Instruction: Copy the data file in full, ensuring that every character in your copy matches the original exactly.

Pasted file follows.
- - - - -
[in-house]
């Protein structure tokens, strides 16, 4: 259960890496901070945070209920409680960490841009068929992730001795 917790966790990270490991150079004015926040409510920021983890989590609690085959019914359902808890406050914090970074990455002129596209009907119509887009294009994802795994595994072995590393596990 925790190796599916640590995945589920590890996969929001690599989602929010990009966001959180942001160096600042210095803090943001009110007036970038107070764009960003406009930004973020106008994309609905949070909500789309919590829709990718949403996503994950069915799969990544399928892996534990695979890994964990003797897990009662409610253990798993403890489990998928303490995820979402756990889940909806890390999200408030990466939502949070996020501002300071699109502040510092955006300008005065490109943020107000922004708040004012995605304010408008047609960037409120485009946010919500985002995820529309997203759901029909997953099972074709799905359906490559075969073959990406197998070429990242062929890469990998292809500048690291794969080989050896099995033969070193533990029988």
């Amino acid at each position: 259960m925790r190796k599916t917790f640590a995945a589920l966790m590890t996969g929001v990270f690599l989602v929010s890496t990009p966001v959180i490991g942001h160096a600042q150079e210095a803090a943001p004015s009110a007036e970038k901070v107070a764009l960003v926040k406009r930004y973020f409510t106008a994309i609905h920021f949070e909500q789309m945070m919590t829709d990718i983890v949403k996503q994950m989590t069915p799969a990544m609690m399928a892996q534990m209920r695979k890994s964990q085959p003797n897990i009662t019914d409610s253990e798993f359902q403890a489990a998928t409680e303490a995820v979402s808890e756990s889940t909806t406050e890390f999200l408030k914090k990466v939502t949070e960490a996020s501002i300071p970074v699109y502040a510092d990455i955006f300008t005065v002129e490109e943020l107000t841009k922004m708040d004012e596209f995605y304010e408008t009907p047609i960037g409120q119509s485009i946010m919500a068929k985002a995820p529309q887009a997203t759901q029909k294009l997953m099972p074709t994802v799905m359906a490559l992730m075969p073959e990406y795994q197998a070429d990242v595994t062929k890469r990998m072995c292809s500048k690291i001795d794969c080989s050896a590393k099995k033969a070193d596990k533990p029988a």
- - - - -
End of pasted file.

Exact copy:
[in-house]
């Protein structure tokens, strides 16, 4: 259960890496901070945070209920409680960490841009068929992730001795 917790966790990270490991150079004015926040409510920021983890989590609690085959019914359902808890406050914090970074990455002129596209009907119509887009294009994802795994595994072995590393596990 925790190796599916640590995945589920590890996969929001690599989602929010990009966001959180942001160096600042210095803090943001009110007036970038107070764009960003406009930004973020106008994309609905949070909500789309919590829709990718949403996503994950069915799969990544399928892996534990695979890994964990003797897990009662409610253990798993403890489990998928303490995820979402756990889940909806890390999200408030990466939502949070996020501002300071699109502040510092955006300008005065490109943020107000922004708040004012995605304010408008047609960037409120485009946010919500985002995820529309997203759901029909997953099972074709799905359906490559075969073959990406197998070429990242062929890469990998292809500048690291794969080989050896099995033969070193533990029988």
């Amino acid at each position: 259960m925790r190796k599916t917790f640590a995945a589920l966790m590890t996969g929001v990270f690599l989602v929010s890496t990009p966001v959180i490991g942001h160096a600042q150079e210095a803090a943001p004015s009110a007036e970038k901070v107070a764009l960003v926040k406009r930004y973020f409510t106008a994309i609905h920021f949070e909500q789309m945070m919590t829709d990718i983890v949403k996503q994950m989590t069915p799969a990544m609690m399928a892996q534990m209920r695979k890994s964990q085959p003797n897990i009662t019914d409610s253990e798993f359902q403890a489990a998928t409680e303490a995820v979402s808890e756990s889940t909806t406050e890390f999200l408030k914090k990466v939502t949070e960490a996020s501002i300071p970074v699109y502040a510092d990455i955006f300008t005065v002129e490109e943020l107000t841009k922004m708040d004012e596209f995605y304010e408008t009907p047609i960037g409120q119509s485009i946010m919500a068929k985002a995820p529309q887009a997203t759901q029909k294009l997953m099972p074709t994802v799905m359906a490559l992730m075969p073959e990406y795994q197998a070429d990242v595994t062929k890469r990998m072995c292809s500048k690291i001795d794969c080989s050896a590393k099995k033969a070193d596990k533990p029988a």